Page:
Back to life?

Heading into the fall election, have the Democrats returned to their pre-corruption strength?

If anyone doubts Vincent Prieto’s ability to rebuild and resurrect the Secaucus Democratic Committee in the wake of electoral losses and the federal corruption sting that toppled Mayor Dennis Elwell in 2009, you’d never know it from talking to him.
Buoyant and upbeat about the local Democratic Party, Prieto, chairman of the local committee, believes voters shouldn’t write off Secaucus Democrats or count the party out.
A Secaucus resident and state assemblyman representing the 32nd District, he took over as committee chairman last summer after Elwell was arrested and chose to resign. Since then he has made a number of decisions that have proved controversial.
Elwell was arrested just months before a reelection campaign that had him leading a ticket of three Democratic Town Council candidates. Following Elwell’s arrest, Prieto made the decision not to replace him with another mayoral candidate. The three council candidates continued their campaigns, but were all defeated by an Independent slate headed by current Mayor Michael Gonnelli.


“The local [Democratic] party is alive and well.” – Vincent Prieto

Then, in preparation for the 2010 election season, Prieto selected Robert Zych (1st Ward), Nancy Mateo (2nd Ward), and Mark Bruscino (3rd Ward) as the party’s ticket, and he dropped incumbent 3rd Ward Councilman John Shinnick from the slate. The decision surprised many.
“We’re rebuilding [the local Democratic party] as any organization would that’s gone through what we’ve gone through. There will be growing pains,” Prieto said last week. “But the local party is alive and well. I think we showed that in the [June] primaries. We got all our candidates in and we’re running our full slate. Right now, we’re getting a great reception as we go door to door talking to voters.”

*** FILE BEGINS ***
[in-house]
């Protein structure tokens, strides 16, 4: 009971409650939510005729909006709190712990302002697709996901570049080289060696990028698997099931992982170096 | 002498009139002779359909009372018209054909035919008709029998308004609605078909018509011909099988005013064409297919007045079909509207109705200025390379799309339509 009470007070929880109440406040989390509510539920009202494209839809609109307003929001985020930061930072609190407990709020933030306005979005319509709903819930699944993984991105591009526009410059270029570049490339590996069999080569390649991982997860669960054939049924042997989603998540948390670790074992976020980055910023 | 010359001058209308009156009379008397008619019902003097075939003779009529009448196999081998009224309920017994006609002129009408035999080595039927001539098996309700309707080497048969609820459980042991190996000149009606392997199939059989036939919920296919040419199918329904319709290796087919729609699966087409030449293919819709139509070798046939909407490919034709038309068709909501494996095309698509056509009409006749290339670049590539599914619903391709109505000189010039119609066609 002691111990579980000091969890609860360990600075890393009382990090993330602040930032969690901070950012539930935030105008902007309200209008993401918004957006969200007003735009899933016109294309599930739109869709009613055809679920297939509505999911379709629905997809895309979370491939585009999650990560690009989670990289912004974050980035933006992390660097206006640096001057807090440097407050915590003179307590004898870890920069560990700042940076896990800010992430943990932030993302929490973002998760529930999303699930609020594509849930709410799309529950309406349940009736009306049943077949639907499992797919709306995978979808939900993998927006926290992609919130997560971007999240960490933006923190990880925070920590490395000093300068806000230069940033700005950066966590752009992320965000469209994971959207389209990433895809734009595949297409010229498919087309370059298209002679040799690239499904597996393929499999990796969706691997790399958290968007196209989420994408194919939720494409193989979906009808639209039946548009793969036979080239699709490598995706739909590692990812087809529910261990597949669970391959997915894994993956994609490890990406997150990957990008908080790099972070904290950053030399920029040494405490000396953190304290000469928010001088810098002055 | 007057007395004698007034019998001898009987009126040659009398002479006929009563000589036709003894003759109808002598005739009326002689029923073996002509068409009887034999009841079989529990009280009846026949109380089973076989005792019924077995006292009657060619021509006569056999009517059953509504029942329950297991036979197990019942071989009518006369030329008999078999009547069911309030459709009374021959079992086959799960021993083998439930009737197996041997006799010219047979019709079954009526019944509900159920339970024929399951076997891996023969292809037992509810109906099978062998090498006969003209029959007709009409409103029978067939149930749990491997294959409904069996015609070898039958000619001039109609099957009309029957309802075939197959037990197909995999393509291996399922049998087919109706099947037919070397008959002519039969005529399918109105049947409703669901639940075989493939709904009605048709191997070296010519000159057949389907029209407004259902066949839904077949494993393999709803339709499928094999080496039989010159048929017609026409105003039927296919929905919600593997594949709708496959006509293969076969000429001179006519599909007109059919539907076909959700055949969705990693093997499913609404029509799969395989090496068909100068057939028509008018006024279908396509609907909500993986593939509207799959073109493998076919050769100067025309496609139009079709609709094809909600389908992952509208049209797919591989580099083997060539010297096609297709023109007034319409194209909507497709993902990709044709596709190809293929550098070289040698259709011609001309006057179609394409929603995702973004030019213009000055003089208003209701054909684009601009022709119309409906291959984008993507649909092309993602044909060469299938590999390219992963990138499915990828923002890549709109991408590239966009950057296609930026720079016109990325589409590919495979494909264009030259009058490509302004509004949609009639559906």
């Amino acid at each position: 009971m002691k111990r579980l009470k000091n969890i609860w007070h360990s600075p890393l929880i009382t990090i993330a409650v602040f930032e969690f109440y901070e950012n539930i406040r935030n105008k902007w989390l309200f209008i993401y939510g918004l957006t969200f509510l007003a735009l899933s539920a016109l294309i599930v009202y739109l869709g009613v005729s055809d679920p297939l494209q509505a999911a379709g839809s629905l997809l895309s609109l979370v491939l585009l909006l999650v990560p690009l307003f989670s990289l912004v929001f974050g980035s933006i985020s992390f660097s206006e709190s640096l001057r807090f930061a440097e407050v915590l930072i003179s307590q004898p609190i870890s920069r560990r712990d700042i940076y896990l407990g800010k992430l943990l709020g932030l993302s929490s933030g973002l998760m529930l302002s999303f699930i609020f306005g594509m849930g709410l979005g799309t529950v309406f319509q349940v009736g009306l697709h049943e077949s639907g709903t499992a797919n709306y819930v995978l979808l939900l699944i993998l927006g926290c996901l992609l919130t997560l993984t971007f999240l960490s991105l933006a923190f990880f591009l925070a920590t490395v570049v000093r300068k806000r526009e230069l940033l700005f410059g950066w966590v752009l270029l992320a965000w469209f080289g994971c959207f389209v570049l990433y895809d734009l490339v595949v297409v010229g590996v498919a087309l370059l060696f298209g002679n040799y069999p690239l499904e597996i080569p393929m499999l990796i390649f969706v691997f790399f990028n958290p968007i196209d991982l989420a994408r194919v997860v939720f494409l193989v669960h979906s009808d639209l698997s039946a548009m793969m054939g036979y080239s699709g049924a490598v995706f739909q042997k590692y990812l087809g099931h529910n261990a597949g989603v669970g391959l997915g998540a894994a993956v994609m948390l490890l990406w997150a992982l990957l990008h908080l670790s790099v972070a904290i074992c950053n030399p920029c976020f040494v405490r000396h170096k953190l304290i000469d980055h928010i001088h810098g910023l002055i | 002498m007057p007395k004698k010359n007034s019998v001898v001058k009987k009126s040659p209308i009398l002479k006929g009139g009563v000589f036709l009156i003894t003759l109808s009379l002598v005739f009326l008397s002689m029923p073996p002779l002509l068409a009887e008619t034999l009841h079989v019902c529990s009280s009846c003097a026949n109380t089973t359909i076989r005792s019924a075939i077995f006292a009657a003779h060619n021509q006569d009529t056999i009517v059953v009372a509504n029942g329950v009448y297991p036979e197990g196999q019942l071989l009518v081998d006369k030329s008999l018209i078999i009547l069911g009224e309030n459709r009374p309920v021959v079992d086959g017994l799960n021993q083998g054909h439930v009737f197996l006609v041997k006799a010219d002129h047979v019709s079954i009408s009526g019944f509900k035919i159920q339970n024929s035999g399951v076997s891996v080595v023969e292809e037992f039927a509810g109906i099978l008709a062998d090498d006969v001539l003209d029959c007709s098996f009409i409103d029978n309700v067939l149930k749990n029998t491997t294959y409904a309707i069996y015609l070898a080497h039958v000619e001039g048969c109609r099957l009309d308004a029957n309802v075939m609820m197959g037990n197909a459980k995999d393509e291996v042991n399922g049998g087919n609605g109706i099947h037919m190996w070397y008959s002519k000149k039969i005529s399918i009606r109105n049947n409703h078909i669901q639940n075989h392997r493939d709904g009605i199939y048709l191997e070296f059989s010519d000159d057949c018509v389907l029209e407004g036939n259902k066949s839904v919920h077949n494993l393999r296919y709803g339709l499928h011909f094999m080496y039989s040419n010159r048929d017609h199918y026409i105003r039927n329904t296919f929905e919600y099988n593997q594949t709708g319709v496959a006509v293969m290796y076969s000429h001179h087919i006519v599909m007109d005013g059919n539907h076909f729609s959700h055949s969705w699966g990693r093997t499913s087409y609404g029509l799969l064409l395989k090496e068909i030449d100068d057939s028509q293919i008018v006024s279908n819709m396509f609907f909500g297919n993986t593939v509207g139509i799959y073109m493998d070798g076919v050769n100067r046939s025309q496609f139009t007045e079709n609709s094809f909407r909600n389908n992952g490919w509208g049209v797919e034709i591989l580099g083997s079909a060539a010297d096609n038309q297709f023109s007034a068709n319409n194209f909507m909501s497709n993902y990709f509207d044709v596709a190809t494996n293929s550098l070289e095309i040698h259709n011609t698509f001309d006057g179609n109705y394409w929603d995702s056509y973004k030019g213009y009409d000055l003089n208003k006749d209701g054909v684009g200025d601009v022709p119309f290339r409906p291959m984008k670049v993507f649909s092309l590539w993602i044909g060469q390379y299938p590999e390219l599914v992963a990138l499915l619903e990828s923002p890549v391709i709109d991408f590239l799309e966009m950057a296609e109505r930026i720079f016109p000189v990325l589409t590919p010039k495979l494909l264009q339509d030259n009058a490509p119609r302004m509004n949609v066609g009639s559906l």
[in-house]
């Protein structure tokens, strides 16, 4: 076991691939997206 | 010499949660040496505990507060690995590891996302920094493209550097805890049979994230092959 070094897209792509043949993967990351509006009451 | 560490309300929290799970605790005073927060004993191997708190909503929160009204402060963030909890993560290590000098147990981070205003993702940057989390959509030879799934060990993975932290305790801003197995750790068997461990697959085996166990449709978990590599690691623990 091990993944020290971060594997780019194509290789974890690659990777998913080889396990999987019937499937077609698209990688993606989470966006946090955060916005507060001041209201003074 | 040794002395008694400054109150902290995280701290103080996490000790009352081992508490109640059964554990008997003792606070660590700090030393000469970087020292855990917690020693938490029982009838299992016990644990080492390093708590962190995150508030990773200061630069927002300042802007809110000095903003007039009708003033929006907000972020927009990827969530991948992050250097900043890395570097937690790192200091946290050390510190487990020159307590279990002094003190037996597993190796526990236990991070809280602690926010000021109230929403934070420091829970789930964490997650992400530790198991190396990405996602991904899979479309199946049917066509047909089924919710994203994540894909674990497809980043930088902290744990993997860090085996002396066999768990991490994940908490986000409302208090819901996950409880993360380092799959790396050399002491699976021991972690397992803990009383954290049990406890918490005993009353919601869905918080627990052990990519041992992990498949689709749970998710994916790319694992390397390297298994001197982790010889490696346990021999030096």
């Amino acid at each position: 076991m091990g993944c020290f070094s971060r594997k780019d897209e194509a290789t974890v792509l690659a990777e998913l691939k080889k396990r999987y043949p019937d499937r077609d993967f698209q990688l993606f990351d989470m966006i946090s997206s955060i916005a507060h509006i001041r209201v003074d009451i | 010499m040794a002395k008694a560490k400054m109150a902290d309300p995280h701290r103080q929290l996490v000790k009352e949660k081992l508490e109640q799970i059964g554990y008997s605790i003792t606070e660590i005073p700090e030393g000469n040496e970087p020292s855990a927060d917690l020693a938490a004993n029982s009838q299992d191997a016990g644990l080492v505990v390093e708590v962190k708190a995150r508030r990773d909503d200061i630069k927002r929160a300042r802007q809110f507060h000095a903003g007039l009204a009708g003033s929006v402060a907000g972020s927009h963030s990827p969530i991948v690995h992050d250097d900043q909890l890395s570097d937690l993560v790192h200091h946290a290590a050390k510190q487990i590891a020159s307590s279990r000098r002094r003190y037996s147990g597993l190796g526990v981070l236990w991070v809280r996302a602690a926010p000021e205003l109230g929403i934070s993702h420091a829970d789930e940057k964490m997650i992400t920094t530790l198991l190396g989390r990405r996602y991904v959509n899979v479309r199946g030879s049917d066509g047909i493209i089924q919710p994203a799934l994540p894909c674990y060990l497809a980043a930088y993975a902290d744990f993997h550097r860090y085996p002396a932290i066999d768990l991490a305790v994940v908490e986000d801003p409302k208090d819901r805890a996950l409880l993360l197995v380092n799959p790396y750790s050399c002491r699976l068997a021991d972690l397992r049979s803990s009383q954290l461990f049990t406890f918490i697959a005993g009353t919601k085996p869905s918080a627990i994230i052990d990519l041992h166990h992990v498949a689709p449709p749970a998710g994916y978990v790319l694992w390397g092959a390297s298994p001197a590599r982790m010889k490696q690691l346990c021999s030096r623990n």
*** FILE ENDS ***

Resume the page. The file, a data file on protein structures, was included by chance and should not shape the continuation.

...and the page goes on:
He remains unshaken by the setbacks of 2009. “They say hindsight is 20/20, but if I had to do it all over again, I would do everything identically, in the same way. My emphasis has been on putting Secaucus first. To give you an example, having a mayoral candidate last year would have been a futile effort, and it would have further divided the town. This is a hometown community that needed a healing process to [begin]. That election was the start of that healing process. What I’ve been trying to do is put a new face on the Democratic Party and I think what you’ll find over time is more people coming back.”
And Prieto isn’t alone in his assessment.
Richard Steffens, an active party member who was appointed interim mayor last fall to serve out the remainder of Elwell’s term, said Prieto should be credited for rebuilding the party.
“He’s really brought the party further along than a lot of people may think,” said Steffens. “If you take a ride up Pandolfi Avenue or Meadow Lane I was pleasantly surprised that many residents still believe in the Democratic Party and have signs out. They’re able to understand that it has to be born again. I think he’s doing an excellent job. Just to see the number of people who are attending the meetings, it’s given everyone a little bit of renewed energy, especially the candidates.”